Invisible, Anonymous, Yet Politically Present. the Life-World of an Afghan Asylum Seeker in-Between Presence and Oblivion in the Asia-Pacific

Thursday, 14 July 2016: 14:15
Location: Seminarraum Geschichte 1 (Main Building)
Oral Presentation
Claudia TAZREITER, School of Social Sciences, University of New South Wales, Sydney, Australia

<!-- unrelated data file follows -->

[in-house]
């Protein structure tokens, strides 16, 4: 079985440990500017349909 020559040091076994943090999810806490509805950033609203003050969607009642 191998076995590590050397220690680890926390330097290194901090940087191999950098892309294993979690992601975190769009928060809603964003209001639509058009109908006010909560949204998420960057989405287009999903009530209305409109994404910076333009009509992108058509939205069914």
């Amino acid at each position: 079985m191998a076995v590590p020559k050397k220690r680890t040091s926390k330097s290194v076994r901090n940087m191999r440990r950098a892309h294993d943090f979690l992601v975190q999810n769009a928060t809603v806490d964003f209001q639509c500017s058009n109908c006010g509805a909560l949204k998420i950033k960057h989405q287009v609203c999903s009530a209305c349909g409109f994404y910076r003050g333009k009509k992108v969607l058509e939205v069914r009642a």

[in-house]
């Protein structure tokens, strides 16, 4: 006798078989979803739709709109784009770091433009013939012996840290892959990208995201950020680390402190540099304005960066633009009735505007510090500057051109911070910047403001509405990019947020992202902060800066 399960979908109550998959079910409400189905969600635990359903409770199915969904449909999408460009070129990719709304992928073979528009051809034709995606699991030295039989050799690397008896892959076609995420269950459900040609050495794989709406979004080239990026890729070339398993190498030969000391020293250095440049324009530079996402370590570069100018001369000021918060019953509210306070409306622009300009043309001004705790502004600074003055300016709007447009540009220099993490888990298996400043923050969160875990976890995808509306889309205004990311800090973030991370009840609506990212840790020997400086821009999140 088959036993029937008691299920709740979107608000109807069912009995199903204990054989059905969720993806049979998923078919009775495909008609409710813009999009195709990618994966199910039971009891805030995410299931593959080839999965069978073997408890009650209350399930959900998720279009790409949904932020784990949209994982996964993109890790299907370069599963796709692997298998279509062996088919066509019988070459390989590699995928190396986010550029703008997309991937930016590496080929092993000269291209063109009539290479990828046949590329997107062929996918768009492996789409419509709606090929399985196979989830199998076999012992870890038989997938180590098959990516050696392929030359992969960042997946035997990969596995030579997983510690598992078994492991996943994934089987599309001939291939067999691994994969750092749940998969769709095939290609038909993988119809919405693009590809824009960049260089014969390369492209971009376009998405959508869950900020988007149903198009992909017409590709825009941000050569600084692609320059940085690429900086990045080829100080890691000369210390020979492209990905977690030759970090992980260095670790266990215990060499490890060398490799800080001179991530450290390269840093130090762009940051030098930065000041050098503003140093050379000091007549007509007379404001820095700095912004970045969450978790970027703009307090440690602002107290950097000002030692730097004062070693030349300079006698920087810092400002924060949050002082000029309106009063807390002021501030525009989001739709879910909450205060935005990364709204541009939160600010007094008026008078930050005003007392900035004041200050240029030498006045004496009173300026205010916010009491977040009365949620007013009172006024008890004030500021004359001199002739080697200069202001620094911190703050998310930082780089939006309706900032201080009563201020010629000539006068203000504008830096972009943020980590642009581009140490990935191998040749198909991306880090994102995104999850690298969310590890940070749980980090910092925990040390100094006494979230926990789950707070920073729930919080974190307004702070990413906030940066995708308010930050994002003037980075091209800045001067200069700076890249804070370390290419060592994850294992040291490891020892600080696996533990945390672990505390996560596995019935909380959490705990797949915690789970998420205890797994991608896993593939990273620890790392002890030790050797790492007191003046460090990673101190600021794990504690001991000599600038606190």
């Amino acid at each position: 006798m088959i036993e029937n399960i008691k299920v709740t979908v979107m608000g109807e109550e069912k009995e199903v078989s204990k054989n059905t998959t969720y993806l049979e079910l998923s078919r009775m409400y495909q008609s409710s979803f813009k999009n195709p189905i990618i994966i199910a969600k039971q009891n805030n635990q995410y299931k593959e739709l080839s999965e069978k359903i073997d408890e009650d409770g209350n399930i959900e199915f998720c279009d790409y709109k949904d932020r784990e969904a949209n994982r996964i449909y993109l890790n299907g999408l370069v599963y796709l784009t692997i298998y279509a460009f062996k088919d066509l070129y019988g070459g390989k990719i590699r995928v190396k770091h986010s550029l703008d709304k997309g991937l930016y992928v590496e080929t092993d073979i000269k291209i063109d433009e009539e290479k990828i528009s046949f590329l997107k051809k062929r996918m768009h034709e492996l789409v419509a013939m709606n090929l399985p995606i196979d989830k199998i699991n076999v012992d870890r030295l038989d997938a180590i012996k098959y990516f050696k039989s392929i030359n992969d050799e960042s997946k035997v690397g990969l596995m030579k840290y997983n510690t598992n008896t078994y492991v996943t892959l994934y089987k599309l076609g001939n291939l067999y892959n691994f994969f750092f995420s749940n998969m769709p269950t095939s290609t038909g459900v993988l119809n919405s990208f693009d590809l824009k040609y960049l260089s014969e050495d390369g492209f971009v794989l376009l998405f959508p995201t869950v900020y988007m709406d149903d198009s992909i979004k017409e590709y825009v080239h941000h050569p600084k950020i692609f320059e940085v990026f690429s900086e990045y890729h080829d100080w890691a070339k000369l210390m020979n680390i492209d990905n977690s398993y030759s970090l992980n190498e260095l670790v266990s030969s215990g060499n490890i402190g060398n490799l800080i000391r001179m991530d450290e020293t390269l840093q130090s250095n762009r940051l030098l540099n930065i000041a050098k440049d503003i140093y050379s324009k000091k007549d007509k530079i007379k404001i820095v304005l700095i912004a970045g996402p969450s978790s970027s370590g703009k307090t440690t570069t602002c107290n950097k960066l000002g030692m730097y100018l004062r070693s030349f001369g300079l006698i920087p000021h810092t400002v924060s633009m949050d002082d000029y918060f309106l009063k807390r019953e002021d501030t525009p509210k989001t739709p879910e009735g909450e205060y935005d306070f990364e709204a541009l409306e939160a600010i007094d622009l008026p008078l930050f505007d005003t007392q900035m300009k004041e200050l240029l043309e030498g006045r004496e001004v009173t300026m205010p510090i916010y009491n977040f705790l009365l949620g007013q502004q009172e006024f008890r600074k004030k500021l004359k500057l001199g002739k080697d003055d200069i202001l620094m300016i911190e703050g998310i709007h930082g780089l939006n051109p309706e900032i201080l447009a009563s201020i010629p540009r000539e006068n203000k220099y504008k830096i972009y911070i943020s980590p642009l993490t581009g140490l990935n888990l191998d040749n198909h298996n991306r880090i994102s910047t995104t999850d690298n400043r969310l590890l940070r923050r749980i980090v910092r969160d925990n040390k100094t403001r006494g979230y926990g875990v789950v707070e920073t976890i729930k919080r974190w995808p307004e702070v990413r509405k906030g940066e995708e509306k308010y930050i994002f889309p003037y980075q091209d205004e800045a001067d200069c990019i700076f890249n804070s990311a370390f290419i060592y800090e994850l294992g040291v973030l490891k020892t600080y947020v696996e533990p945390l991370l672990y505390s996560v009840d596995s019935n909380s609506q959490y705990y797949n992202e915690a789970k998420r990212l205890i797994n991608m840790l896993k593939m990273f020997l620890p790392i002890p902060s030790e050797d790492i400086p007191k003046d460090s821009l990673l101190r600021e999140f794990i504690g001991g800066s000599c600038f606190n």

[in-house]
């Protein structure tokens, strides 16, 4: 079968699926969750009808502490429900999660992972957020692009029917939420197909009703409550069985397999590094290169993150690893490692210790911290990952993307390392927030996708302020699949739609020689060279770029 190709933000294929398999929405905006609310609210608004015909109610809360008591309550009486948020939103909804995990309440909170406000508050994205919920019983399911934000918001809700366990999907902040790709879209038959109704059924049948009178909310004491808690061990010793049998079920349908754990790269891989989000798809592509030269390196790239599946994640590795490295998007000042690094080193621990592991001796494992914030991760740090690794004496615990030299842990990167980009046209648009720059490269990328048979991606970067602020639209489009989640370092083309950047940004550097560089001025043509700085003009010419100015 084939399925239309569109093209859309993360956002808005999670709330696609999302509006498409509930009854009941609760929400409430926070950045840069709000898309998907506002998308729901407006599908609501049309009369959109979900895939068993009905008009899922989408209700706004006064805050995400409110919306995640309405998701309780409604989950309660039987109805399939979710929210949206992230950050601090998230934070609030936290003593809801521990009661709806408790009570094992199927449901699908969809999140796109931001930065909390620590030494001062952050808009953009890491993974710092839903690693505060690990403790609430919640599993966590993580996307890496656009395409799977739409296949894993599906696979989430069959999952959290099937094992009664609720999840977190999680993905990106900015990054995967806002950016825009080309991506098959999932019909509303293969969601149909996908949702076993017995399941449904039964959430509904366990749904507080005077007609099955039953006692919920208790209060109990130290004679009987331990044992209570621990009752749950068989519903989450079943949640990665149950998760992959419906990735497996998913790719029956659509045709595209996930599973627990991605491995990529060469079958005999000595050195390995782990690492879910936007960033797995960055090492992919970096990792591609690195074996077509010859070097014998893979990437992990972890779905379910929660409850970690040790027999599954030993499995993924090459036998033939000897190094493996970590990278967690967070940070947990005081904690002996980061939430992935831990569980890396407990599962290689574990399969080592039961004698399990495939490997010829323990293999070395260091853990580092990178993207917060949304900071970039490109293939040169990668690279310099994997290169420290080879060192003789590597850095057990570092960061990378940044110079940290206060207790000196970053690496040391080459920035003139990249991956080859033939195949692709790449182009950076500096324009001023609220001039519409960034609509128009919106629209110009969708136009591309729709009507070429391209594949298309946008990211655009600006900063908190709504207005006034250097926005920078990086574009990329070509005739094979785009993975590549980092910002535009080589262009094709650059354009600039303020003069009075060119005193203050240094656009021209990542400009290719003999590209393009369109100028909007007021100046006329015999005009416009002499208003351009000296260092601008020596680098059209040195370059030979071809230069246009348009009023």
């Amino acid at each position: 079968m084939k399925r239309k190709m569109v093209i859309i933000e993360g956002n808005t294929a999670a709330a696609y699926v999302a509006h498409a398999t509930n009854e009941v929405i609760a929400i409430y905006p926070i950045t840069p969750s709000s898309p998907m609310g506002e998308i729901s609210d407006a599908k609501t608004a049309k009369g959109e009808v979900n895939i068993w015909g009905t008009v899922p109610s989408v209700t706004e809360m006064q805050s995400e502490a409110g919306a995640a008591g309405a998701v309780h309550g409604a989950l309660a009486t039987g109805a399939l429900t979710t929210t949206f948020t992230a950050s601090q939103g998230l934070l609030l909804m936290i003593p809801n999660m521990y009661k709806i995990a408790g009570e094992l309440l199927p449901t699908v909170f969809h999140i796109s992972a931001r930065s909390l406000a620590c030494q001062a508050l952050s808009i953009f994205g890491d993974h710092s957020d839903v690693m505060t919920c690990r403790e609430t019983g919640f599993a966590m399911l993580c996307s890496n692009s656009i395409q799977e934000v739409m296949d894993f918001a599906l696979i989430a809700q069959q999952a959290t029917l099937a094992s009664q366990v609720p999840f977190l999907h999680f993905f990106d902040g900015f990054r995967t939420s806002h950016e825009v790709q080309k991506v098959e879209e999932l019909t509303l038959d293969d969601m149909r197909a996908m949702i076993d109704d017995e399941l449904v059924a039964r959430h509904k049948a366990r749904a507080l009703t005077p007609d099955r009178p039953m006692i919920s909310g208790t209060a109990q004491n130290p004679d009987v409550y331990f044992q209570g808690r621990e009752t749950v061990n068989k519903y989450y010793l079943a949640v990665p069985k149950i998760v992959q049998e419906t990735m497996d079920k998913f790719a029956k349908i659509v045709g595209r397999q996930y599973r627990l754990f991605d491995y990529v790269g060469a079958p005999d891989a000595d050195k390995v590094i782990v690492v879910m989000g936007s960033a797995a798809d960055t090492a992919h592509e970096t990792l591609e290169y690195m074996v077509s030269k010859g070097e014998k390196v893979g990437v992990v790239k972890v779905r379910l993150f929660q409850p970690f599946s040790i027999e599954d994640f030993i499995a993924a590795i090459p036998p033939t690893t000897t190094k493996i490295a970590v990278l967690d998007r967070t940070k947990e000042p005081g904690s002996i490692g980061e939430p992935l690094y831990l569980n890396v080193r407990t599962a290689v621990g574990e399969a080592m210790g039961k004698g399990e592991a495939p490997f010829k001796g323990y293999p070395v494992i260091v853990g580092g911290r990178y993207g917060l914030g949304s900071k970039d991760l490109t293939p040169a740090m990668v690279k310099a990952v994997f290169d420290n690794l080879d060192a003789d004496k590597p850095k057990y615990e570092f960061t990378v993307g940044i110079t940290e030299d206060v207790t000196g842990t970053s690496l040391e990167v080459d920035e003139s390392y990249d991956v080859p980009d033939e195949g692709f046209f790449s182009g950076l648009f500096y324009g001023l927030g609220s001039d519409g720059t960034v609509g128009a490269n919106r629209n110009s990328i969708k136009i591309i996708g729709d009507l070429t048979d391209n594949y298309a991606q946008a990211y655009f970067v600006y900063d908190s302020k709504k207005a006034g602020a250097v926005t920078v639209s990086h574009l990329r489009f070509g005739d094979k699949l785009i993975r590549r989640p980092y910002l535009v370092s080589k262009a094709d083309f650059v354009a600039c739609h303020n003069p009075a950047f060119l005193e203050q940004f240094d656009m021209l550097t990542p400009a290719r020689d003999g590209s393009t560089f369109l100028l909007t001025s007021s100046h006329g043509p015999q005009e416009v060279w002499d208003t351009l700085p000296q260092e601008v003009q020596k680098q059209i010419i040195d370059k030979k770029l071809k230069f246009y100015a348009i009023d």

While European nations agonise over the negotiations on the spontaneous flow of refugee populations (asylum seekers) from South to North and East to West, in the Asia-Pacific region, asylum seekers face significant barriers to finding protection. Chief in the creation of virtual ‘zones of disappearance’ of asylum seekers on boats is the Australian state. Australia has pursued a policy of off-shore detention of all asylum seekers arriving by boat through enforcement of a ‘stop the boats’ policy which includes no resettlement for those found to be refugees. Australia’s approach, singularly hard-line and punitive to vulnerable populations, signals the legitimation of similarly tough approaches by near neighbours such as Indonesia and Malaysia as transit countries. Mindful of this context, this paper tells the story of an Afghan asylum seeker experiencing a liminal life in Indonesia through Australian policy change that has effectively left asylum seekers ‘stuck’ without the opportunity to seek protection. Achmed (not his real name) is not permitted to work in Indonesia to support his family and is also not permitted to engage in ‘work-like’ activities such as providing educational classes for other asylum seekers. Nevertheless, Achmed and other asylum seekers found strategies to circumvent their insurmountable circumstance of an endless wait for resettlement. Achmed, along with some of his friends, founded a learning centre in Cisarua in Western Java, beginning on a small scale for children with ‘informal’ instruction by women asylum seekers supported by ‘sleeping leaders’ such as Achmed. The story of Achmed is one of resilience, of ‘survival community development’ in the face of indifference and invisibility from powerful regional states such as Australia. The example of the Cisarua Learning Centre is becoming a powerful symbol in regional refugee politics linking refugee populations and their advocates transnationally.